Lucrative Healthcare Stocks for Your Portfolio

Nihar is a member of The Motley Fool Blog Network -- entries represent the personal opinion of the blogger and are not formally edited.

The healthcare industry faces major political headwinds, but demographics are a far more powerful force in the long-term. Political regimes only last for a few years in the United States, but demographics have trajectories that play out as expected over decades. For healthcare, an aging population is a strong overarching force that will drive revenue for years to come.

As people live longer, they will require more care, more surgery, more drugs, and more treatments. With the right investments, you can set your portfolio up to benefit from the big picture despite short or mid-term political risks. Healthcare stocks come in all varieties, from safe to high growth, and a varied strategy can pay off big over time.

Safe, traditional, and huge

McKesson (NYSE: MCK) is a massive $120 billion market cap company, which announced that over the next 10 years, business for the entire industry could double. That is not just for McKesson but also its competitors. McKesson has enough of a presence to grab the lion’s share of the growth if it can make the right decisions. That does not even mean taking risky decisions.

I think McKesson’s biggest draw is that it is almost buy-and-forget. You can take your position and just check in occasionally. The current price matters very little if you have a long-term outlook, and you can just take a position when ready. That may seem oversimplified, but McKesson has the benefit of being a well run company, with solid revenue growth, consistent free cash flow, and is in an industry with positive long-term forces behind it.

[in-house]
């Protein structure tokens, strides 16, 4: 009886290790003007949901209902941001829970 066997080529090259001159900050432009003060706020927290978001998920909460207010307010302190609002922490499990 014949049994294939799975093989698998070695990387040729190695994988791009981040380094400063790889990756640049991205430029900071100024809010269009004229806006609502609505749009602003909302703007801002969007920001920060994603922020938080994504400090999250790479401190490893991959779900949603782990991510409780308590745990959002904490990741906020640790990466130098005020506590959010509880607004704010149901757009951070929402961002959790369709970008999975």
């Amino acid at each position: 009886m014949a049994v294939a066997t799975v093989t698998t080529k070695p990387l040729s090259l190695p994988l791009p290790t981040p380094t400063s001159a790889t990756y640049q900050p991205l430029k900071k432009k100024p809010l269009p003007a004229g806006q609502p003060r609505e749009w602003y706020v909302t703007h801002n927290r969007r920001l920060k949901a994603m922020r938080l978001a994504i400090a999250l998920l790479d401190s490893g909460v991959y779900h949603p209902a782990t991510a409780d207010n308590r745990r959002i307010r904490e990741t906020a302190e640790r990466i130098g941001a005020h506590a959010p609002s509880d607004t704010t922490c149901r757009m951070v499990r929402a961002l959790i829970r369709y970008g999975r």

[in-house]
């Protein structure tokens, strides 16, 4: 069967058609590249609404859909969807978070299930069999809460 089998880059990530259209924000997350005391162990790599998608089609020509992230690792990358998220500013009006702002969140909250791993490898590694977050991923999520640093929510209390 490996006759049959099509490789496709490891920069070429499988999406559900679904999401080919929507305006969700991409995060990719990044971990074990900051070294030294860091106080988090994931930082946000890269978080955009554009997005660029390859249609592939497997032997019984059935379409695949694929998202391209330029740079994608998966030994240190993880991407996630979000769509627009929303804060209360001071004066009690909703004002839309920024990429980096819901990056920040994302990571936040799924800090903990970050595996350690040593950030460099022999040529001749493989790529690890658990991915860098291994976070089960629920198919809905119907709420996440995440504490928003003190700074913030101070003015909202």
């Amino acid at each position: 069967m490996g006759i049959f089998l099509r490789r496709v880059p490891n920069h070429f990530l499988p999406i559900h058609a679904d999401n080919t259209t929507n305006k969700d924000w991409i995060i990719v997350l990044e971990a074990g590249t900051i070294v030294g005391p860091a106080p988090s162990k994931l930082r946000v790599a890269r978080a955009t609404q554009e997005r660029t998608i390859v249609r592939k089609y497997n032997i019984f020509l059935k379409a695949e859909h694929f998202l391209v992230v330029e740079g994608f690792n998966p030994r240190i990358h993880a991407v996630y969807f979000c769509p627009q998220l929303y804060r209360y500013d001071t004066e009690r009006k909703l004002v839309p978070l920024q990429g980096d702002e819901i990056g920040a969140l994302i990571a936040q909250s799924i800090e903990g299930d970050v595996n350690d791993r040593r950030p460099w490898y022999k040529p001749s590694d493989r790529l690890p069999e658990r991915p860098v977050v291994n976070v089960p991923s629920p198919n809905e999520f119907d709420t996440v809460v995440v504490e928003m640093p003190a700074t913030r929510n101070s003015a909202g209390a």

Healthcare companies hit snags every now and then from politics or other issues, but healthcare, as a whole, is growing and will persist for as long as humans are biological.

McKesson grows revenue pretty fast considering how large it is. With 11% revenue growth expected in 2014, I do not see any reason to defer taking a position in McKesson if you are building a long-term retirement portfolio. Even if 11% is a bit on the higher end, I would be fine if the number came in at over half that.

Don’t fight the future

Robots are the future, despite the recent problems faced by Intuitive Surgical (NASDAQ: ISRG). Once the robots take over, you can fight the future and take down SkyNet all you want, but for now, robots will become more important in all corners and healthcare is not immune from this.

I fully expect robots to be used in more and more surgeries as the technology and techniques are improved. That does not mean automated surgery, though lets not rule that out permanently, but robot-assisted surgery or remote surgery.

Intuitive Surgical is being looked at by the FDA, though I think it will be fine in the long run. A recent letter led to the company reducing its sales forecast. Nothing suggests that procedures need to stop. Some of the FDA’s complaints seem to focus on simple documentation and training of surgeons, which is a big but easily fixable issue. The issues regarding poor reporting of incidents is more worrisome, but I still think the issues will be sorted in a few months if not sooner.

Intuitive makes money for each procedure performed, and not just sales of the machines, parts, and support contracts. I expect Intuitive to be plagued by these problems for the next year, but it is a leader in robotic surgery. I think robotic surgery will grow over the next few decades.